Herbal Formula

Yi Guan Jian (Linking Decoction) – Tonifies qi and yin, softens the Liver, and calms the Heart.

 

 

“III. Qi and Phlegm Stagnation 气与痰滞

Clinical Manifestation 临床表现

Irritability 烦躁坐立不安, feeling of oppression in the chest 胸觉郁压, plum-seed syndrome, enlargement of the thyroid gland 甲状腺大, red tongue 舌干 thin greasy tongue coat 舌苔薄腻, wiry or slippery-wiry pulse 脉弦或滑弦.

 

Herbal Formula

Chai Hu Shu Gan Tang 柴胡疏肝 (Bupleurum Powder to Spread the Liver) and Ban Xia Hou Po Tang 半夏厚朴 (Pinellia and Magnolia Bark Decoction) – Resolve phlegm, regulate qi circulation, and soothe the Liver.

Chai Hu Shu Gan Tang (Bupleurum Powder to Spread the Liver)

Ban Xia Hou Po Tang (Pinellia and Magnolia Bark Decoction)

 

“IV. Liver, Kidney and Heart Yin Deficiences , , 心阴虚

Clinical Manifestation 临床表现

Irritability 烦躁坐立不安, insomnia or light sleep 失眠或睡不熟, tremors 震抖, emaciation 消瘦, dry mouth and throat 口喉干, red tongue 舌红, scanty or no coating 少苔或无苔, thready and rapid pulse 脉弦急.

 

Herbal Formula

Tian Wang Bu Xin Dan 天王补心 (Emperor of Heaven’s Special Pill to Tonify the Heart) and Zhi Bai Di Huang Wan 知柏地黄丸 (Anemarrhena, Phellodendron, and Rehmannia Pills)

 

 

 

“V. Liver Fire with Phlegm and Underlying Qi and Yin Deficiencies 肝火夹痰, 气与阴虚

Clinical Manifestation 临床表现

Low-grade fever, tachycardia (90–120 heartbeats per minute), tremors of the tongue and fingers, enlarged thyroid glands, unilateral or bilateral swollen and bulging eyes, palpitations or tachycardia, fatigue, weight loss, fidgeting, irritability, bad temper, aversion to heat, perspiration, hunger and increased appetite, increased blood pressure, etc.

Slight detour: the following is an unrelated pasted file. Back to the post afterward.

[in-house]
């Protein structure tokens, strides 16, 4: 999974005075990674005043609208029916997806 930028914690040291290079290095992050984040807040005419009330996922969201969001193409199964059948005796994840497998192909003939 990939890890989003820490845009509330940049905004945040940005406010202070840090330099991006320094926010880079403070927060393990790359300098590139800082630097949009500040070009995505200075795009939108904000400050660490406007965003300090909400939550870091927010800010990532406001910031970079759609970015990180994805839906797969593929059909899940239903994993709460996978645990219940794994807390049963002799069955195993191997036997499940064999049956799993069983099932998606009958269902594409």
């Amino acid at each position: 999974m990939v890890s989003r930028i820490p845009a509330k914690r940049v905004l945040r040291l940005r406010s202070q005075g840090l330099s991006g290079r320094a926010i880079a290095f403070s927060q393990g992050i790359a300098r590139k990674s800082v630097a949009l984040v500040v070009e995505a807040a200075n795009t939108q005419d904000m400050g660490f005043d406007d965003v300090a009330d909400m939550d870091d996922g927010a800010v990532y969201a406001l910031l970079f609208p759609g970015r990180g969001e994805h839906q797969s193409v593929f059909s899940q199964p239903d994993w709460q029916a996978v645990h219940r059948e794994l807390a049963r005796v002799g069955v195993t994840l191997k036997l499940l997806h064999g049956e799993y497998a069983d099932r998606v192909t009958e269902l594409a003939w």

Herbal Formula

Imperical Formula for Hyperthyroidism

Study notes copied from Cr John CHEN, Ph.D., Pharm.D., O.M.D.., L.Ac.

ABOUT THE AUTHOR:

Dr. John Chen is a recognized authority in both western pharmacology and Chinese Herbal Medicine. He teaches at the USC School of Pharmacy, Emperor’s College, Yo San University of TCM, OCOM, Five Branches, AOMA and ACTCM. Dr. Chen’s most recent published work is Chinese Medical Herbology and Pharmacology (2003, AOM Press) and Chinese Herbal Formulas and Applications (2008, AOM Press) for which he was the lead author.

Copyright © 2010 Lotus Institute of Integrative Medicine. All Rights Reserved. eLOTUS UPDATE January 2010

Student’s study notes copied for discussion with teacher(s) only.  Chinese translation by KWAN Lihuen for his Chinese teacher to read and discuss. 

These notes constitute answers to my question to my teacher in “Diagnosis in Chinese Medicine”: How does traditional Chinese medicine in its own terms ‘diagnose’ hyperthyroidism? 

KWAN Lihuen 关理煊中文翻译

Canada 2010-07-26 draft 1 

File: “Hyperthyroidism Chinese Diagnosis Test甲亢中医诊断” draft 2007-07-27 稿 (1622 words 字)